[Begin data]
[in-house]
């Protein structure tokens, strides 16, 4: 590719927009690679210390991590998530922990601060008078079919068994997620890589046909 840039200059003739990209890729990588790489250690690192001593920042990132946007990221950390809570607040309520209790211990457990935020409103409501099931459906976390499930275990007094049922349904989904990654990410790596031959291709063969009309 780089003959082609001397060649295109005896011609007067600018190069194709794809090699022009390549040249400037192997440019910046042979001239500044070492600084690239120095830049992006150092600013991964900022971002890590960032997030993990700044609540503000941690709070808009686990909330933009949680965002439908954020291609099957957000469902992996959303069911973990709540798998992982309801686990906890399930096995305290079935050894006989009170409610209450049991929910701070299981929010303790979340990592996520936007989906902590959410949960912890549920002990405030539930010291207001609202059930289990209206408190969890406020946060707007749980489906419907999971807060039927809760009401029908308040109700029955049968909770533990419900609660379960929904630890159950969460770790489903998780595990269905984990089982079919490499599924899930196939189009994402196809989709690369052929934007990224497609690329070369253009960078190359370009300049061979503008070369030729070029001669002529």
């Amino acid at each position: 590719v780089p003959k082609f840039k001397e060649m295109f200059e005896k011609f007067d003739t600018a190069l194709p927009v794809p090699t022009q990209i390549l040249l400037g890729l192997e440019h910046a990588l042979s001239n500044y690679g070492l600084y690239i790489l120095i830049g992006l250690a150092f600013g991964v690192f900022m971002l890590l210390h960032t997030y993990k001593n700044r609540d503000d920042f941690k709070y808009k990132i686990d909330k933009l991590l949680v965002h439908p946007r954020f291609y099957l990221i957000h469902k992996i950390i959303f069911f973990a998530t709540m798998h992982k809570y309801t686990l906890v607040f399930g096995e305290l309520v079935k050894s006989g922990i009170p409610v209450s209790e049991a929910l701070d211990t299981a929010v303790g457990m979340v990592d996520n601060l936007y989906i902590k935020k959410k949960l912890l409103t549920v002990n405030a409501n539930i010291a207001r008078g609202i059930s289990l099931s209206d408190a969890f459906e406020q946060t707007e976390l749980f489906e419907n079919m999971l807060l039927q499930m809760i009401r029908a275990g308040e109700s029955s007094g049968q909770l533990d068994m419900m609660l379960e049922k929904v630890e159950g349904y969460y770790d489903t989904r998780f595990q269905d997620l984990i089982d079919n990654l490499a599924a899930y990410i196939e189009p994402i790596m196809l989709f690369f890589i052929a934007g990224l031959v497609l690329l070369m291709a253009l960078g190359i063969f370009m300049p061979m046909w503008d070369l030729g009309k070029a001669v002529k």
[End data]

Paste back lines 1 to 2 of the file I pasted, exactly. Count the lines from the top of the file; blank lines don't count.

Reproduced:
[in-house]
């Protein structure tokens, strides 16, 4: 590719927009690679210390991590998530922990601060008078079919068994997620890589046909 840039200059003739990209890729990588790489250690690192001593920042990132946007990221950390809570607040309520209790211990457990935020409103409501099931459906976390499930275990007094049922349904989904990654990410790596031959291709063969009309 780089003959082609001397060649295109005896011609007067600018190069194709794809090699022009390549040249400037192997440019910046042979001239500044070492600084690239120095830049992006150092600013991964900022971002890590960032997030993990700044609540503000941690709070808009686990909330933009949680965002439908954020291609099957957000469902992996959303069911973990709540798998992982309801686990906890399930096995305290079935050894006989009170409610209450049991929910701070299981929010303790979340990592996520936007989906902590959410949960912890549920002990405030539930010291207001609202059930289990209206408190969890406020946060707007749980489906419907999971807060039927809760009401029908308040109700029955049968909770533990419900609660379960929904630890159950969460770790489903998780595990269905984990089982079919490499599924899930196939189009994402196809989709690369052929934007990224497609690329070369253009960078190359370009300049061979503008070369030729070029001669002529």